Inside social studies at Castleton High: Young citizens discuss their citizenship education

Date of Award


Degree Type


Degree Name

Doctor of Philosophy (PhD)


Instructional Design, Development and Evaluation


Gerald Grant


high school students, social studies

Subject Categories

Curriculum and Instruction | Curriculum and Social Inquiry | Teacher Education and Professional Development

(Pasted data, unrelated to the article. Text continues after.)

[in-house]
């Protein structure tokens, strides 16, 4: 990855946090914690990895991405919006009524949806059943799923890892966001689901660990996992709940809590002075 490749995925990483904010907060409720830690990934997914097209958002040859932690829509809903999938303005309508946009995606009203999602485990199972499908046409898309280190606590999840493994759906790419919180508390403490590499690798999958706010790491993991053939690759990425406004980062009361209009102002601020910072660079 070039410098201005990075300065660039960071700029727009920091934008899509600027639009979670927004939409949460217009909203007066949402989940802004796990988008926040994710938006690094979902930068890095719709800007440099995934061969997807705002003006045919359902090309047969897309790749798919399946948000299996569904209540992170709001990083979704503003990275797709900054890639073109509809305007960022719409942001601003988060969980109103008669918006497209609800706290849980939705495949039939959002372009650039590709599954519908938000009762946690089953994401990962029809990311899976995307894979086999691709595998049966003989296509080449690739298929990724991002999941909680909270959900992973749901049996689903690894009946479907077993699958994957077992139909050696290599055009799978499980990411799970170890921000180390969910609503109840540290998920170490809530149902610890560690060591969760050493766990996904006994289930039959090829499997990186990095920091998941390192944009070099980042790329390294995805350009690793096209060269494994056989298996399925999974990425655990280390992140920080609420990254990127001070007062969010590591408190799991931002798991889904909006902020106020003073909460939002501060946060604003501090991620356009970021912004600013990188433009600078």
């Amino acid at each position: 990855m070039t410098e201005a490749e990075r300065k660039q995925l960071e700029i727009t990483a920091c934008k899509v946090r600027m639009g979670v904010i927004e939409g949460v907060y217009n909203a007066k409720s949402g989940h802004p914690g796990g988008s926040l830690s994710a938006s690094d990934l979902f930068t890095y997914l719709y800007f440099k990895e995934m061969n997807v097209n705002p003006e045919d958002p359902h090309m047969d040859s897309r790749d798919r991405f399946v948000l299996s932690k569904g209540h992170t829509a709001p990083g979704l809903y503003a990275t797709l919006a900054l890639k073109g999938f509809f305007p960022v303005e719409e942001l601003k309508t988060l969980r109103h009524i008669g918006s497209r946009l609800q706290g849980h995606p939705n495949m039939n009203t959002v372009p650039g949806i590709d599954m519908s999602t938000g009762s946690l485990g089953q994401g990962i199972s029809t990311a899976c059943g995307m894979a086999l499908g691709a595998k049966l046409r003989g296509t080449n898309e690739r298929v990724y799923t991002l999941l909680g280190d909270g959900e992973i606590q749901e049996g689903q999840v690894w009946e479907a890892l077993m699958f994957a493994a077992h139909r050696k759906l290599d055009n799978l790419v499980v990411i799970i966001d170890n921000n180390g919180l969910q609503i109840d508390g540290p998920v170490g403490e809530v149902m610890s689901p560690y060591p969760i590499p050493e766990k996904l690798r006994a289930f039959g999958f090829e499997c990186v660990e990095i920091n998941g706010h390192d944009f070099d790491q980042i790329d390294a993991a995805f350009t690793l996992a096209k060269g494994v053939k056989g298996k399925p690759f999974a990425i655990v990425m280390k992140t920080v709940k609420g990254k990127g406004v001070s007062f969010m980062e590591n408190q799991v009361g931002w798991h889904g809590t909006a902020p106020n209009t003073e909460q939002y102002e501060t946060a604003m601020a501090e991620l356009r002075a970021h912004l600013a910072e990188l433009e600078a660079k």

This qualitative research study at Castleton High School was designed to answer the following questions: (1) What are the students' perspectives about the materials, information, activities and interactions that are part of their secondary social studies courses? (2) What types of sociopolitical attitudes have students formed? (3) How do students use the information provided in the classroom to form, modify, or reinforce their sociopolitical attitudes and behaviors? (4) What processes do students employ in changing or verifying their sociopolitical attitudes during their high school years? Data were collected through classroom observations, open-ended in-depth student interviews, classroom materials, and the school newspaper. A questionnaire was used to determine the extent to which the themes were applicable to a wider student population. Student drawn diagrams about the state political structure, provided qualitative and quantitative data about student knowledge. Castleton High School, located in a mid-size New York State city, serves a multi-ethnic, urban population with a wide socio-economic range. The findings address three areas relevant to high school social studies: (1) Student perceptions of social studies classes: (a) students reported that they are bored by courses they attend. (b) students do not understand the purposes for the courses, (c) students feel Surface provides description only. Full text is available to ProQuest subscribers. Ask your Librarian for assistance. in their discussions and explorations of current social and political problems. (2) Attitude formation and change process: (a) high school students are forming and changing their sociopolitical attitudes about many issues which are important globally, such as hunger, politics, the economy, abortion, the death penalty, crime, violence, teenage pregnancy, drug abuse, ethnic pride, gender equity, and racism. (b) the process students describe matches that explained by two adolescent psychologist Ianni and Seltzer. (3) Citizenship Knowledge: (a) students have little knowledge about the state political structure despite completion of the participation in government course. (b) students are cynical about the political process and are generally not enthusiastic about participation in the process. (c) students do not cite citizenship education as a purpose for social studies. These data suggest the integration of content, materials, and methods which engage students and their teachers in critical reflection of their own developing attitudes, of historical events, and of participation in the political system. The report includes recommendations for changes in the curriculum, for the state and national tests, and for changes in teacher education. The obstacles to change that exists in the school is also discussed.


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